The result season has gained momentum and now all eyes turn to Lloyds and RBS. Next week these two part-nationalised banks will take their turn in the spotlight as they will announce their annual results.
Barclays has already announced its annual financial result and there has been hike in its net profit. It has said that the annual net profit of the firm has gone up by 32%.
Project Merlin, has been finally joined in by the four largest banks in UK. These are the HSBC, Barclays, RBS and Lloyds and the information was given by George Osborne to the House of the Commons.
If the project is able to rebuild the bank's relationship with the society, then its objective will be solved and that it is certainly going to be a good news. But there are stipulations in it that may make it unattractive.
The managers of government stake in big banks like RBS and Lloyds have defended the structure of the banks and has shown its disregard for breaking them into separate entities of retail and investment arm.
Chairman of UK Financial Investments, Sir David Cooksey has argued and said that if these two banks are broken down then that would greatly destroy their value.
The institute is the one that handles government's shares to the lenders. He has clearly shown his rejection to the argument that calls for these units to be broken down into retail and investment.
HSBC Holdings Plc and Lloyds Banking Group Plc are reported to formally sign a tax avoidance code of the British government. The government’s code of conduct on tax avoidance is aimed to keep an eye to prevent the exchequer being deprivedof billions of pounds of tax revenue by the City.
The code was first published in June 2009.
The banks is claimed to be in plans to undergo the code much before the deadline, which is due to expire in November. As per the sources, however, Britain’s biggest government-controlled bank, the Royal Bank of Scotland Group Plc has already signed the code.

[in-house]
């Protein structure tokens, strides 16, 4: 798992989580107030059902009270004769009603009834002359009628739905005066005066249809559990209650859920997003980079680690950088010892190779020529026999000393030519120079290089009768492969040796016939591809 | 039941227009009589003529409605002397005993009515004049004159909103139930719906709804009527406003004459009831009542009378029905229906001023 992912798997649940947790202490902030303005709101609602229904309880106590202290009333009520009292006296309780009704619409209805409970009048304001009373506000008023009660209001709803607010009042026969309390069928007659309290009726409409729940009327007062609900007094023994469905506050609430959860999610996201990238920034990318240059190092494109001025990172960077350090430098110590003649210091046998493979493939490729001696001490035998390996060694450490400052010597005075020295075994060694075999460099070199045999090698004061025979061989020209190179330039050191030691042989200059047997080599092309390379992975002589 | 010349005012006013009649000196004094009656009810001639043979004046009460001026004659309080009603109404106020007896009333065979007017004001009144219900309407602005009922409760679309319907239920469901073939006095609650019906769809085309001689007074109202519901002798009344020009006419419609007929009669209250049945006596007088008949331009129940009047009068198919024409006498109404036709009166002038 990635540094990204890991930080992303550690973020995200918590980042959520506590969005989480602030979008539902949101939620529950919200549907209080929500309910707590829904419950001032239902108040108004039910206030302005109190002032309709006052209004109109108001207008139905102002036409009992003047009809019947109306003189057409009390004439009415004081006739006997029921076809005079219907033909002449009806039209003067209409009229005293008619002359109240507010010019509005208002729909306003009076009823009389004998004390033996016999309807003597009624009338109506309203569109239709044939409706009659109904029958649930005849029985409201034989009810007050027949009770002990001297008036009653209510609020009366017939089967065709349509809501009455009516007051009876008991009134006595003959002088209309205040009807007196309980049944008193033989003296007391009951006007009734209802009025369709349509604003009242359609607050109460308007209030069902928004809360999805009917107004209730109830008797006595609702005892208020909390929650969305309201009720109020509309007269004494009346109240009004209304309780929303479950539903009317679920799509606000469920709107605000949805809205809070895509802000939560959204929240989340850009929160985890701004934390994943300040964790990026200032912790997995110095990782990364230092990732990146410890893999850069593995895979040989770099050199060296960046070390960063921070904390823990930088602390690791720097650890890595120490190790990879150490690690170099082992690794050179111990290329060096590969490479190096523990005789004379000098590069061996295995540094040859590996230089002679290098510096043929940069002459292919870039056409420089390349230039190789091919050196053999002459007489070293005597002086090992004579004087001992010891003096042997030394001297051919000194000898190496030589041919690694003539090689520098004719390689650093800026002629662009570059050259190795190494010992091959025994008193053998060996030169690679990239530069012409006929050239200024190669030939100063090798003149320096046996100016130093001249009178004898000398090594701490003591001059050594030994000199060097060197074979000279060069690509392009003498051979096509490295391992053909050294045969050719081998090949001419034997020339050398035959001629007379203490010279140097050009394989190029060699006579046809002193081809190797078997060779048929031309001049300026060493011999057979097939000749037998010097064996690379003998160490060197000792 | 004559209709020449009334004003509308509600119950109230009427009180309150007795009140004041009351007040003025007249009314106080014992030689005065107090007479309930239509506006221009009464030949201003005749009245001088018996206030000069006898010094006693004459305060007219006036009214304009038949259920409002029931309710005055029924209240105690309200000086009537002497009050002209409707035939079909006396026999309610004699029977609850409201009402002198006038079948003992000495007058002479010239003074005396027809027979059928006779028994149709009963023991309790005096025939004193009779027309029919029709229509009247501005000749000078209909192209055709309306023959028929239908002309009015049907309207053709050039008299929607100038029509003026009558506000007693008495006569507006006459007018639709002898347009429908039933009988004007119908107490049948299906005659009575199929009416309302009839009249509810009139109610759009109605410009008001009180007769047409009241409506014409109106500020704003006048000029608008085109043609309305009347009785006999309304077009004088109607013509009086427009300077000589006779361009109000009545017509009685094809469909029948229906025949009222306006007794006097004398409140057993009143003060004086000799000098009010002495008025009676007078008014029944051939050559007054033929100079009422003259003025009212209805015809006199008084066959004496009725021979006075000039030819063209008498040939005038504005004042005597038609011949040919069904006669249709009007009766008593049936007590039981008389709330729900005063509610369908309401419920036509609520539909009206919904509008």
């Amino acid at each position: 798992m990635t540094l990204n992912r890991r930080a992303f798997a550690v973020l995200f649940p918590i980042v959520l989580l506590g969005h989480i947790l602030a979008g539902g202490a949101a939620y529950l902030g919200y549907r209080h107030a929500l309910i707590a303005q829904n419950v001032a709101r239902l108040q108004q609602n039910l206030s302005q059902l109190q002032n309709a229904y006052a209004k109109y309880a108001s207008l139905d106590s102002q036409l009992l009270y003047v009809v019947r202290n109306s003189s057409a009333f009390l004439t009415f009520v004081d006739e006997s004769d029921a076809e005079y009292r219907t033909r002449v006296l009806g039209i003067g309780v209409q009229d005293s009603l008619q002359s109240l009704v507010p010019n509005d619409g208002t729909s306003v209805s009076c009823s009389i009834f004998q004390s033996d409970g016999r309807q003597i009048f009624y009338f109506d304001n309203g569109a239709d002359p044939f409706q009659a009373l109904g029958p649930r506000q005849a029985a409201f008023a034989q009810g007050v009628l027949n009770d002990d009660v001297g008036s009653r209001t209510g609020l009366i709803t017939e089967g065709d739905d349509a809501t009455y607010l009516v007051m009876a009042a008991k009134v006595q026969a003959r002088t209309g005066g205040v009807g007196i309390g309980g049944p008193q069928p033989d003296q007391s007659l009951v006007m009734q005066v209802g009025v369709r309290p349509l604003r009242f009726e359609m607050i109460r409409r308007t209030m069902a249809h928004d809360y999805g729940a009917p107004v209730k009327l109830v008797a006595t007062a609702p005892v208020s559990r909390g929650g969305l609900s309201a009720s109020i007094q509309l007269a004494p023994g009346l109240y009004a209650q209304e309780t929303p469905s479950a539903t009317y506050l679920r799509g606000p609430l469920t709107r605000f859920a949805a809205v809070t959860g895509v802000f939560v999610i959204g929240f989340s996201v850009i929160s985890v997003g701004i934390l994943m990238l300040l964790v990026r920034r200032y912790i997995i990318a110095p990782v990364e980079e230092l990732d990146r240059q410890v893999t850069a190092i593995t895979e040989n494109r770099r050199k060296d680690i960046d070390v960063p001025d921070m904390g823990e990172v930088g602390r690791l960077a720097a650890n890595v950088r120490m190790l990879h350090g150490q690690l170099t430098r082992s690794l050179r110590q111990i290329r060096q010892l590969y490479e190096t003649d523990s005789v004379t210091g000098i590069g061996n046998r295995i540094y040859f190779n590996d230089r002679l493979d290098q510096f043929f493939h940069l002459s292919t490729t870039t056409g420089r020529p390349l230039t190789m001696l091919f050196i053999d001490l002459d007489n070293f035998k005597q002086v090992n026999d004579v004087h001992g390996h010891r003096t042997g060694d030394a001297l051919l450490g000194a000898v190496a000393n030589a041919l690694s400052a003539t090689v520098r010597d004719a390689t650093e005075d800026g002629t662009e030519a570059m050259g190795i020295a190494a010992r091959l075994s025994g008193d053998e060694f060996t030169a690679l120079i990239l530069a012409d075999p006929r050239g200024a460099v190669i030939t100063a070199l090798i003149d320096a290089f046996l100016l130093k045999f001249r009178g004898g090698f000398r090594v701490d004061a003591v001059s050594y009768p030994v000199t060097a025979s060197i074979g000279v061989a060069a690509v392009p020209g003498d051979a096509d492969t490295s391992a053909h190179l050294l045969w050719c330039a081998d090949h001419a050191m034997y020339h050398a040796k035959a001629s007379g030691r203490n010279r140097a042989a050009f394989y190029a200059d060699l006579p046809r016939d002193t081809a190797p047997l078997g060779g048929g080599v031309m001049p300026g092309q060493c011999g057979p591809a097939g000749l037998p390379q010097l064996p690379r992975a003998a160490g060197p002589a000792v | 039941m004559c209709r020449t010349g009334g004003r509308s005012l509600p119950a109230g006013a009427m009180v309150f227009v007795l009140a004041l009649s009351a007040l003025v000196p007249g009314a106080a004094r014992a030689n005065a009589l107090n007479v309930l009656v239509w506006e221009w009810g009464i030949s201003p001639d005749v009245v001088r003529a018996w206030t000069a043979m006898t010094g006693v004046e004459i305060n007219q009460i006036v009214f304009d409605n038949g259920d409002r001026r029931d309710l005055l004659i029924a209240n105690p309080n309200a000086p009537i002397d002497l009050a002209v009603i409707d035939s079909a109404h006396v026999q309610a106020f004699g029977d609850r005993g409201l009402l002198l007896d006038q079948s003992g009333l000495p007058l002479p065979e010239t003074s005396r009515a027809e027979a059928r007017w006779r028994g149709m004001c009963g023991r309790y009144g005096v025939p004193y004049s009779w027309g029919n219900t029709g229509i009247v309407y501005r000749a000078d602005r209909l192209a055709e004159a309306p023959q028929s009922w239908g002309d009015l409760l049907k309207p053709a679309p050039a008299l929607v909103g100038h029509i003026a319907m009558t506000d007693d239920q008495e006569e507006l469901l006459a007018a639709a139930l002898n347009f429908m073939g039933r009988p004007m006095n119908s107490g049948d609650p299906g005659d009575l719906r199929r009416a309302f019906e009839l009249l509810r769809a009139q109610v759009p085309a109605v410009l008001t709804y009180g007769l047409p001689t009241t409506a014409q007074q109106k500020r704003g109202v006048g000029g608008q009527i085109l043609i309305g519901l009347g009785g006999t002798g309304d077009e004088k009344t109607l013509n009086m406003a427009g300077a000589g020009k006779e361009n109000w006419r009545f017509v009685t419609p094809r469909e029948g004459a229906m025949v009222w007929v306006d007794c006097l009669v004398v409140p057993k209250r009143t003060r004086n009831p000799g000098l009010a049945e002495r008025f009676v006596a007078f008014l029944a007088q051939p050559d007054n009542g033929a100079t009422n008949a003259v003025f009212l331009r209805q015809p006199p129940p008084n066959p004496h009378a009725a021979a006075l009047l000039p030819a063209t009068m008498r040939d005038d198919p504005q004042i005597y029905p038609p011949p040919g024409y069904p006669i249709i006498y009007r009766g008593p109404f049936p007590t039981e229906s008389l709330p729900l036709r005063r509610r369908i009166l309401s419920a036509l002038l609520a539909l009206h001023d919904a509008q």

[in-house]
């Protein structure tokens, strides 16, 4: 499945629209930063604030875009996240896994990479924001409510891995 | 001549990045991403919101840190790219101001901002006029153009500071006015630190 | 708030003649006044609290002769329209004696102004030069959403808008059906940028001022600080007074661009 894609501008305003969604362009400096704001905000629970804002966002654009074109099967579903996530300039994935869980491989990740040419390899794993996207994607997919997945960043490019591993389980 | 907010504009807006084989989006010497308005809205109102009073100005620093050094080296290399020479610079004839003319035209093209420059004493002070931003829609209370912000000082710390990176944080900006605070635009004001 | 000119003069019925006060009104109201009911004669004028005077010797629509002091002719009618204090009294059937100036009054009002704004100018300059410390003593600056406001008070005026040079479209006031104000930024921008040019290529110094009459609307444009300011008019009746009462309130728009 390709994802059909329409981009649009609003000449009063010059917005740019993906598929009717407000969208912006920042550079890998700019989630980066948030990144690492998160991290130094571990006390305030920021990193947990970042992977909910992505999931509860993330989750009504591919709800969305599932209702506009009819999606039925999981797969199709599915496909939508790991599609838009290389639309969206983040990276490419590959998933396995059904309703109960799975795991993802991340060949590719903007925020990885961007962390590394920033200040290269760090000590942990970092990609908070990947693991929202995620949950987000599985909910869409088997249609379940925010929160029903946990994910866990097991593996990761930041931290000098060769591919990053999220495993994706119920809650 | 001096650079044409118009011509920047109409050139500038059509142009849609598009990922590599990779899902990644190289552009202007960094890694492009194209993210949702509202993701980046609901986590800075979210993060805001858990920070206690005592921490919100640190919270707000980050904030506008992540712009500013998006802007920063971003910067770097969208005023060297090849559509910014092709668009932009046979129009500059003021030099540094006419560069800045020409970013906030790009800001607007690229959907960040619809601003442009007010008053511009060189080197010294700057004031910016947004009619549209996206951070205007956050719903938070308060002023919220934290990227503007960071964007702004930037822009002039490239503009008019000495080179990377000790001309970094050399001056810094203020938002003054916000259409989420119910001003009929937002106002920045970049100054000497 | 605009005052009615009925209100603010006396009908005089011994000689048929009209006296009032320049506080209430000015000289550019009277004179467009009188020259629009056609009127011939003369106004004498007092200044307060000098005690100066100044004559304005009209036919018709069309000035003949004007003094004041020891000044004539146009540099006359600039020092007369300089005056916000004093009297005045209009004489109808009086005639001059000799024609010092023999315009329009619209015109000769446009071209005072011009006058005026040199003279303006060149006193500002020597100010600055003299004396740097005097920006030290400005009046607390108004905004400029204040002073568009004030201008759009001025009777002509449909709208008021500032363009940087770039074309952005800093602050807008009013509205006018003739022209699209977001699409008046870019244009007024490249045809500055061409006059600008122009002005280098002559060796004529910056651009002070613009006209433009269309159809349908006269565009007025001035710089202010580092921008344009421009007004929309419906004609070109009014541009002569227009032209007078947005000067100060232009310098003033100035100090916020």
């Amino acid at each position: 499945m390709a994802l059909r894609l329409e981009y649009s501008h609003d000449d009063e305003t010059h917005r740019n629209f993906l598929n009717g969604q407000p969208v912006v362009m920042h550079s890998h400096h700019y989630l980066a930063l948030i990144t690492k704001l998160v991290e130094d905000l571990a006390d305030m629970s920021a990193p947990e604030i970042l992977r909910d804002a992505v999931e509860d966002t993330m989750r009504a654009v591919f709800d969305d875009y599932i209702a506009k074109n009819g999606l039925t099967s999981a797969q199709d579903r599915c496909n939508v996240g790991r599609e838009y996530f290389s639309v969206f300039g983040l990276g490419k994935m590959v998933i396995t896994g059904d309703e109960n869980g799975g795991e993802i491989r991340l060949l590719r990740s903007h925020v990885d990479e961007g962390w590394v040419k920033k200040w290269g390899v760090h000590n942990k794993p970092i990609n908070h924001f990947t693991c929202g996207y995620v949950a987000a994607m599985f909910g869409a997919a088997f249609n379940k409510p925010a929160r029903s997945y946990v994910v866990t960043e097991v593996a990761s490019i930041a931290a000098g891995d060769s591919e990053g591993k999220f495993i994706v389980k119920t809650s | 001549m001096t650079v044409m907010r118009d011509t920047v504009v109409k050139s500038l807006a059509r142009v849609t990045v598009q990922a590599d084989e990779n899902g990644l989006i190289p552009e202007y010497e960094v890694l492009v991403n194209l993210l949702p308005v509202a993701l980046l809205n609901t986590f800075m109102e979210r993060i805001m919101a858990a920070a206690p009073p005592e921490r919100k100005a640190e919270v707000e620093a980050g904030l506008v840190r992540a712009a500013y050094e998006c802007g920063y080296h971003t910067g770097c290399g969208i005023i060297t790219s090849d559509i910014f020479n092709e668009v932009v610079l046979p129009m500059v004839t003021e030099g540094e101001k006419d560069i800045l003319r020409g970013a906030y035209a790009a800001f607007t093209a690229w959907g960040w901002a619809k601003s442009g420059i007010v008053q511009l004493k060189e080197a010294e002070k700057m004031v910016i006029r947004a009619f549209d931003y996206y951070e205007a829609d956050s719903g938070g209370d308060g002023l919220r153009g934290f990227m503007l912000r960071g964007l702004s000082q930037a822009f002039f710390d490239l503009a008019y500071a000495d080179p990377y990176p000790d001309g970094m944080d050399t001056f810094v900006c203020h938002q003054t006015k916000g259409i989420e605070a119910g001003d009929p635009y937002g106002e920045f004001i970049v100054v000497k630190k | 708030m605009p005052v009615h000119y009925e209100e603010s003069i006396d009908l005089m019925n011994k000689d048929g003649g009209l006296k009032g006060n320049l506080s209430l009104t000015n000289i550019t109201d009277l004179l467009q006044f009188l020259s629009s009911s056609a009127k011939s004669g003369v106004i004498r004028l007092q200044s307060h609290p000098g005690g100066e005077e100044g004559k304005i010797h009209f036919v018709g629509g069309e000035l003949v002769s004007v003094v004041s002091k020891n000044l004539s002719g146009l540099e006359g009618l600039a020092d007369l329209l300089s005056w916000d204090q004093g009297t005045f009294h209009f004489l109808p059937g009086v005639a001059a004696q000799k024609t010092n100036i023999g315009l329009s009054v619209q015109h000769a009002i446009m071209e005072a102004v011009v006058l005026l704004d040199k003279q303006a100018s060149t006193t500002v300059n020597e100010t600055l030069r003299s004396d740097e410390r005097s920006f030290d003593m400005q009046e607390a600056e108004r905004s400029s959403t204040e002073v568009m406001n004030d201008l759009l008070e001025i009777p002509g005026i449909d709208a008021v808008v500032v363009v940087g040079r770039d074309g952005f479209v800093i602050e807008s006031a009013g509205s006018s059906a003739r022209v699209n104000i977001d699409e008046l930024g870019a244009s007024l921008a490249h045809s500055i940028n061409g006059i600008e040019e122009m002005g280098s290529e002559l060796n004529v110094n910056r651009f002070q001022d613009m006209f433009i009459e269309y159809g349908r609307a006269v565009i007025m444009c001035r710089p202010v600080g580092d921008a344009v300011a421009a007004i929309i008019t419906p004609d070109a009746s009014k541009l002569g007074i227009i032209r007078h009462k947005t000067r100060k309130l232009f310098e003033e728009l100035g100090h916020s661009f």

Lloyds of London, which is the leading insurance market, is planning to use Apple iPads for doing its business and shed their age-old method of doing the business on papers.
Each day, lots of brokers gather on the Lloyds building in the City of London with their detailed report of the risks, for which they want to buy cover.
They have to stand in long queues in order to meet with an underwriter and consult the paperwork that they bring along with them.
They go to every underwriter’s box in order to convince many insurers to give a share of protection for their desired clients.
Four major UK lenders viz. Barclays, HSBC, Lloyds and RBS swung back to profits during the first half of this year.
Results for the period of January to June showed profits surging, provisions for bad debts declining and balance sheets in healthier state.
Barclays reported a whopping increase of 44 per cent in pre-profits to £3.9 billion first half of 2010, while HSBC posted a mammoth 121 per cent jump in profits.
Taxpayer-supported Lloyds Banking Group which is projected to divulge a obvious turnaround in half-year outcomes on Wednesday.
Further the city veteran’s predict Lloyds shall report interim pre-tax profits amounting of more than £800 million in a rebound from the £4 billion in fatalities witnessed a year prior since the HBOS conquest left it with enormous bad debts.
However the Lloyds which is been owned 41% by the Government, is expected to face inspection over its business lending aims between the mounting political pressure.